The rhapsodist; or, Mes souvenirs, an epistle [in verse].

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1817
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Page 65 - Memory and her siren daughters ; but by devout prayer to that Eternal Spirit who can enrich with all utterance and knowledge, and sends out his seraphim with the hallowed fire of his altar to touch and purify the lips of whom He pleases.
Page 60 - Methinks I see in my mind a noble and puissant nation rousing herself like a strong man after sleep, and shaking her invincible locks : Methinks I see her as an eagle mewing her mighty youth, and kindling her undazzled eyes at the full mid-day beam...
Page 2 - HIIMANO capiti cervicem pictor equinam Jungere si velit, et varias inducere plumas Undique collatis membris, ut turpiter atrum Desinat in piscem mulier formosa superne, Spectatum admissi risum teneatis, amici...
Page 61 - ... methinks I see her as an eagle mewing her mighty youth, and kindling her undazzled eyes at the full midday beam ; purging and unsealing her long-abused sight at the fountain itself of heavenly radiance; while the whole noise of timorous and flocking birds, with those also that love the twilight, flutter about, amazed at what she means, and in their envious gabble would prognosticate a year of sects and schisms.
Page 59 - Slaves cannot breathe in England ; if their lungs Receive our air, that moment they are free; They touch our country, and their shackles fall.
Page 54 - Deus, ecce, deus!' Cui talia fanti ante fores subito non vultus, non color unus, non comptae mansere comae; sed pectus anhelum, et rabie fera corda tument; maiorque videri nec mortale sonans, afflata est numine quando 50 iam propiore dei. 'Cessas in vota precesque, Tros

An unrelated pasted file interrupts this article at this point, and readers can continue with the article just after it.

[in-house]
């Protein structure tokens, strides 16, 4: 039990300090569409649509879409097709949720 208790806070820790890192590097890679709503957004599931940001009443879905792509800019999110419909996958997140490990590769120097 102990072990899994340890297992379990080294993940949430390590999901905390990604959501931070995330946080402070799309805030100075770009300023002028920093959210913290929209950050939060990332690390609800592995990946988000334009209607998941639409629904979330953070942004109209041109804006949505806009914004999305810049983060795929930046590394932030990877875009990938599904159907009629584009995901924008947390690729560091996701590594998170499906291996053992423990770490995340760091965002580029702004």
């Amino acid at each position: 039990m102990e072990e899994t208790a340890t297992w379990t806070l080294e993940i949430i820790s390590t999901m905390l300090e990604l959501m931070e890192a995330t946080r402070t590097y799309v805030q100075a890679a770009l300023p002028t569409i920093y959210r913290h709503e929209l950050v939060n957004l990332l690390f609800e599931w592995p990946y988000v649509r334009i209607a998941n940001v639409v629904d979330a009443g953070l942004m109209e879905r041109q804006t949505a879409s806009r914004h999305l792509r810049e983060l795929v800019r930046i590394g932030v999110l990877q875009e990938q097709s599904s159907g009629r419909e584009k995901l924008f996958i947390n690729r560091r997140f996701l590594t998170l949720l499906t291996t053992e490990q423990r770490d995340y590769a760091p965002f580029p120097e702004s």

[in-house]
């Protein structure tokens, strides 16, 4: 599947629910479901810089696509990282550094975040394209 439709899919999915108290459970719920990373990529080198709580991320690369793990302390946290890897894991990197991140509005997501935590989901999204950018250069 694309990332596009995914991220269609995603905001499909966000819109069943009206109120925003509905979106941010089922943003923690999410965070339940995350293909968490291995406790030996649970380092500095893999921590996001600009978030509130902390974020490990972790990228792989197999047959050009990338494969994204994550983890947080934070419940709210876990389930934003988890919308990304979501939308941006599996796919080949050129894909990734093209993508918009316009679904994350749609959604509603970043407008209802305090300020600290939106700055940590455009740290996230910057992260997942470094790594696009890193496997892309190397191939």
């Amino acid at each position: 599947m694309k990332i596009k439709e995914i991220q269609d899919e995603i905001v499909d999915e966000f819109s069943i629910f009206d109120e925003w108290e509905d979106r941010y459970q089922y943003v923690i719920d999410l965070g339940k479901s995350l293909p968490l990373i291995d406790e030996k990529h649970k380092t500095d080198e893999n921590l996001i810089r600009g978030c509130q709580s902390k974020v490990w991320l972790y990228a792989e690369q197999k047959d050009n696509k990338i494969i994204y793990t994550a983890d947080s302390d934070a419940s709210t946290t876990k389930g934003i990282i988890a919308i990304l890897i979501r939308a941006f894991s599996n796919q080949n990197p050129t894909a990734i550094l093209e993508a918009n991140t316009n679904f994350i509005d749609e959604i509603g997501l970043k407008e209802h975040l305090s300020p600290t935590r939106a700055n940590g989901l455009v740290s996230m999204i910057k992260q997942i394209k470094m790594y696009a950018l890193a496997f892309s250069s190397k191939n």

Page 55 - Cum tot sustineas et tanta negotia solus, Res Italas armis tuteris, moribus ornes, Legibus emendes, in publica commoda peccem. Si longo sermone morer tua tempora, Caesar.
Page 59 - And this spirit of liberty is so deeply implanted in our constitution, and rooted even in our very soil, that a slave or a negro, the moment he lands in England, falls under the protection of the laws, and so far becomes a freeman (g) ; though the master's right to his service may possibly still continue (6), (7).
Page 83 - When the bookseller offered Milton five pounds for his Paradise Lost, he did not reject it and commit his poem to the flames, nor did he accept the miserable pittance as the reward of his labor. He knew that the real price of his work was immortality, and that posterity would pay it.
Page 55 - O navis, referent in mare te novi fluctus ! o quid agis ? fortiter occupa portum ! nonne vides ut nudum remigio latus et malus celeri saucius Africo 5 antennaeque gemant ac sine funibus vix durare carinae possint imperiosius aequor?

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